Section two

Why do wastewater treatment facilities need durable flooring?

Whether your plant deals with industrial wastewater or municipal water treatment, laying and maintaining the right kind of flooring is vital for good work, employee safety, structural longevity, and regulatory compliance.

A wastewater treatment facility can choose from several flooring types. Concrete, for example, is one of the strongest and most durable flooring options available. Builders have relied on it for centuries, and after the invention of steel-reinforced concrete in the mid-1800s, it became the go-to building material for wastewater treatment plants.

Unfortunately, the introduction of steel brought new problems along with great strength. For one thing, steel corrodes. When that happens to a steel bar embedded in a concrete wall, the concrete starts to crack. Then, abrasive chemicals can flow into those cracks, deepening and widening them through abrasion and freeze-thaw sequences.

Simply put, chemicals used to treat wastewater will destroy concrete over time, eating through normal floor coatings that aren’t designed to withstand the constant abuse a wastewater treatment facility's floor will experience.

Besides corrosion, you also have to be careful about contamination and keeping your facility sanitary. It's all part of staying cGMP compliant as is workplace security. And when it comes to worker safety, you should know that the constant exposure to moisture can also create slipping hazards for your employees. The last thing you want to deal with are injured employees, not to mention expensive workers’ compensation claims.

Section three

What flooring options are there for wastewater treatment facilities?

Facilities managers at wastewater treatment plants typically choose flooring solutions constructed of materials durable enough to withstand the challenges of chemical and environmental exposure.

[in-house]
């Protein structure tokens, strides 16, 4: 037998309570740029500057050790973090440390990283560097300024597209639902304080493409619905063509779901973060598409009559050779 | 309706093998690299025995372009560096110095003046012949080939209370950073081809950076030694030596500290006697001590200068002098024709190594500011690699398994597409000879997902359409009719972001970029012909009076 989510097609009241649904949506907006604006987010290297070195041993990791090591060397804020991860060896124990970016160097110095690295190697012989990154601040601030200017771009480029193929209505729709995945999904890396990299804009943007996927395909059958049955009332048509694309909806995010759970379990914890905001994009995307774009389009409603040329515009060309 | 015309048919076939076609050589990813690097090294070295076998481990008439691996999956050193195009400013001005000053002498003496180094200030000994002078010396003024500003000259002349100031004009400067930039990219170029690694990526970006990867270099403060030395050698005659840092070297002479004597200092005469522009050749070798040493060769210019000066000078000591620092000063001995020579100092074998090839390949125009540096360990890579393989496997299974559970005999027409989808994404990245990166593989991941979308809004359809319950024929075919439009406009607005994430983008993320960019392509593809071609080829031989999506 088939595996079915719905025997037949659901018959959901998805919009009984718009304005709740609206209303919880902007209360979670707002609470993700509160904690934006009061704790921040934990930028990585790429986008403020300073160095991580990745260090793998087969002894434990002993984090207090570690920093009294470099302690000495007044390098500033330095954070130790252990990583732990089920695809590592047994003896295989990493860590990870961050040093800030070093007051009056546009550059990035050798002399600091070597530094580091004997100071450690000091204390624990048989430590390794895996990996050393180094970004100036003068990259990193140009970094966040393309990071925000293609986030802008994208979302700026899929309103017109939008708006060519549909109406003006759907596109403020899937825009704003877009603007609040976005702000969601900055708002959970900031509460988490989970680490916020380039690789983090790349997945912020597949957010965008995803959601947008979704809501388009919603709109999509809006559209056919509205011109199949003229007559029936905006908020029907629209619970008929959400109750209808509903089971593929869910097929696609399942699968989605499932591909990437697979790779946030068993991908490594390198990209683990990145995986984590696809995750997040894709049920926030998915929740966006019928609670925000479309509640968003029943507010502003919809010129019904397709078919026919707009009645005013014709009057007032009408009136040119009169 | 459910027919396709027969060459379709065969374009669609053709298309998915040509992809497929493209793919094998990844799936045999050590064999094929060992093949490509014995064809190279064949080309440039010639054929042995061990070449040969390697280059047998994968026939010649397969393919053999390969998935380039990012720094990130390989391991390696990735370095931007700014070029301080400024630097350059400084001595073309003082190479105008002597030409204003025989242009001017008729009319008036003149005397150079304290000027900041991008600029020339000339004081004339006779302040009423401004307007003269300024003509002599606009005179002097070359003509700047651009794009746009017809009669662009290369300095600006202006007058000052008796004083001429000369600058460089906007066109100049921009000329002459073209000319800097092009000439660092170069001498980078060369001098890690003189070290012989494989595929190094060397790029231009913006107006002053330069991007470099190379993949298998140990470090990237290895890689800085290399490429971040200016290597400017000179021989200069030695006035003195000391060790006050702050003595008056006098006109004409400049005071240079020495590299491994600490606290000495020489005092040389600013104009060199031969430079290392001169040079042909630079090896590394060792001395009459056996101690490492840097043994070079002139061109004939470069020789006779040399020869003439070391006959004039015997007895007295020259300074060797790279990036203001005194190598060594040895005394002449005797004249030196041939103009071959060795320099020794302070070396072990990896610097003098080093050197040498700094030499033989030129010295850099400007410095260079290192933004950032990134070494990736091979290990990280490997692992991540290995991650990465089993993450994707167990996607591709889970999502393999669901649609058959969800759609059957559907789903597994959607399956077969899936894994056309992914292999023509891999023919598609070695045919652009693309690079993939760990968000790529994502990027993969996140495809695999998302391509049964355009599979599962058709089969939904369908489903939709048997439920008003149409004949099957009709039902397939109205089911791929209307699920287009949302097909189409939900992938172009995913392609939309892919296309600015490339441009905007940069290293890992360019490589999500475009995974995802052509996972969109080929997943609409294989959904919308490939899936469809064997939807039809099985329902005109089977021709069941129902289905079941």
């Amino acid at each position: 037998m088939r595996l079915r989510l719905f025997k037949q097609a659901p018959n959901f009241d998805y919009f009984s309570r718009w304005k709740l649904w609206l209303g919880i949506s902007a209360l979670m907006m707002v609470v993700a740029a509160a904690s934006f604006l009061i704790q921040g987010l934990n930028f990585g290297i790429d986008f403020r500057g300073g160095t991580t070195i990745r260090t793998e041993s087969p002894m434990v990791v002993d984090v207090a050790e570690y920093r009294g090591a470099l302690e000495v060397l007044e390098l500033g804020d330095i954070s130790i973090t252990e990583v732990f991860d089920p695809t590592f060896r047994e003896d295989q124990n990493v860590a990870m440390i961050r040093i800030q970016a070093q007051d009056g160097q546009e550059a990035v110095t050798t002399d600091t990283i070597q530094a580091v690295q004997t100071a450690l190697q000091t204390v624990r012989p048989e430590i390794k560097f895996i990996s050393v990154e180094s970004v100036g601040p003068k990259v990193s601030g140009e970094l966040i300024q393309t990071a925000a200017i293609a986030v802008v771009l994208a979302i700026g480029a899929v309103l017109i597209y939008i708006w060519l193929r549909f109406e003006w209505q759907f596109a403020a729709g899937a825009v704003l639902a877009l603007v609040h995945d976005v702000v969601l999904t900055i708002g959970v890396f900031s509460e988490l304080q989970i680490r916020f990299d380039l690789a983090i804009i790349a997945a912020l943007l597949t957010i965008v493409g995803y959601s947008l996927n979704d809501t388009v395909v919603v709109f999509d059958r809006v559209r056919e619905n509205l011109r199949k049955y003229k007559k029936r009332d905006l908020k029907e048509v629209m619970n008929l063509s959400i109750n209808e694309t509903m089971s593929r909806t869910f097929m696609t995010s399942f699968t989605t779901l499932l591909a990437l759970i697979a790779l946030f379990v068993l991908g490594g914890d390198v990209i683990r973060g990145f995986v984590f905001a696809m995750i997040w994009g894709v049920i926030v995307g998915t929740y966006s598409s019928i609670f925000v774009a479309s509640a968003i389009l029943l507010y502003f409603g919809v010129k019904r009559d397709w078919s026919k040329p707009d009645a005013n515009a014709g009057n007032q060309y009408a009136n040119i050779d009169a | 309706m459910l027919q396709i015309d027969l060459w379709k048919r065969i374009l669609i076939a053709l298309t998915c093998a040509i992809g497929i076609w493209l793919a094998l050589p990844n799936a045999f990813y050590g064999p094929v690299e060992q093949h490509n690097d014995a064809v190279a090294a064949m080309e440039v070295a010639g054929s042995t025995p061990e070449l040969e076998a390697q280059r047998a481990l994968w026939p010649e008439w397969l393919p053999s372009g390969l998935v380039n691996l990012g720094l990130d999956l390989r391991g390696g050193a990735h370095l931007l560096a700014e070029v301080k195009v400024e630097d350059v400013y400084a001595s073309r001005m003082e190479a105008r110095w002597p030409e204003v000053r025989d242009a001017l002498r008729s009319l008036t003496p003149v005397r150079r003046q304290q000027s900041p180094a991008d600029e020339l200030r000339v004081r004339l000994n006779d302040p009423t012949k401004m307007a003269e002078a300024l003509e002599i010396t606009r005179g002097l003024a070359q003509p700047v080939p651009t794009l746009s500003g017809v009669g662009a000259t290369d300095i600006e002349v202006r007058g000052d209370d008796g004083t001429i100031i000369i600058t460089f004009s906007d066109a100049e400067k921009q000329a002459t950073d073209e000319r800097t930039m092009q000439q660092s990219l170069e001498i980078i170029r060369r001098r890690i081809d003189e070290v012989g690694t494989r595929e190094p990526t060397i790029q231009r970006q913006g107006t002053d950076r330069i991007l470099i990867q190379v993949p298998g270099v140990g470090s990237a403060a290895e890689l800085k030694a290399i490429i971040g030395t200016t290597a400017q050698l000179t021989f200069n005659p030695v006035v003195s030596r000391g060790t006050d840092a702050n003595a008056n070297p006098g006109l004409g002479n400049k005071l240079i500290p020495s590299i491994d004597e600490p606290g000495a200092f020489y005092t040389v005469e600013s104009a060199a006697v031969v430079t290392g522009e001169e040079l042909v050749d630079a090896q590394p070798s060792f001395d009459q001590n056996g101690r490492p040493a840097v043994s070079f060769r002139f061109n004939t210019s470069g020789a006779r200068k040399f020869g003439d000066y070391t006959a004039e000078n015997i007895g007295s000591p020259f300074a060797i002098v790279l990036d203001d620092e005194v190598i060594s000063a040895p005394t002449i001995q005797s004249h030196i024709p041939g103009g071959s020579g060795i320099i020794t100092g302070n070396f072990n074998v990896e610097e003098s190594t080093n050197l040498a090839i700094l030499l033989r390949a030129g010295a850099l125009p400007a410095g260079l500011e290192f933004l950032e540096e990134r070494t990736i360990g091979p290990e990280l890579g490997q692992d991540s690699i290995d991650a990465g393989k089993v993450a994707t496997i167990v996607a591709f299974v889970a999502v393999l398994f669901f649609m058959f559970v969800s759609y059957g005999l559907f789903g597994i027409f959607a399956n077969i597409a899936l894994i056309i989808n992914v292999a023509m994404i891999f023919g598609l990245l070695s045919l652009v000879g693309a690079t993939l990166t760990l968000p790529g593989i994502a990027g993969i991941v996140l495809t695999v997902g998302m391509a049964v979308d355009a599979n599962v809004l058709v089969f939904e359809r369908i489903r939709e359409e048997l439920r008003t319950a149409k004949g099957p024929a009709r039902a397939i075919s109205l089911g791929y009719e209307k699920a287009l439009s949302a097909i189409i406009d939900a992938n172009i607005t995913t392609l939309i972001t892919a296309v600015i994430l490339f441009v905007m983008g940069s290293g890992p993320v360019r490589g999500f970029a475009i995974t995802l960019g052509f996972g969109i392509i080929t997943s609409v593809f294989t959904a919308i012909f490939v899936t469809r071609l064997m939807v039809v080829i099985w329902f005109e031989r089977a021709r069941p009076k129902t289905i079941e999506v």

Various chemistries and formations can create pH and acid-resistant coatings suitable for a wastewater facility. These coatings contain antimicrobial properties, and many provide a way to shed the moisture that accumulates on them. At CPC Floor Coatings, all our floors can withstand heavy shock and thermal impacts. Ask about which of our coatings provide more chemical and abrasion resistance than others. We can help.

Beside being effective and durable, our floor coatings are also environmentally friendly. To go green, we can use soy-based resin, recycled content, and reduced and recyclable packaging. We also provide LEED point contributing floor systems and zero or ultra-low VOC coatings.

Section four

How can CPC Floor Coatings help?

Let us help you find the right flooring solution.

CPC Floor Coatings can recommend and install flooring that will resist chemical corrosion and reduce the risk of slip-and-fall accidents. We install both weatherproof coatings for exterior surfaces as well as chemical-resistant floor coatings for interiors.

If you’re in the Southeastern US, our flooring experts would be happy to give you a free consultation for your facility. We can come out to your facility and give you an accurate time- and cost-estimate.

Call CPC Floor Coatings (864) 855-0600 or contact us using the form at the top of this page.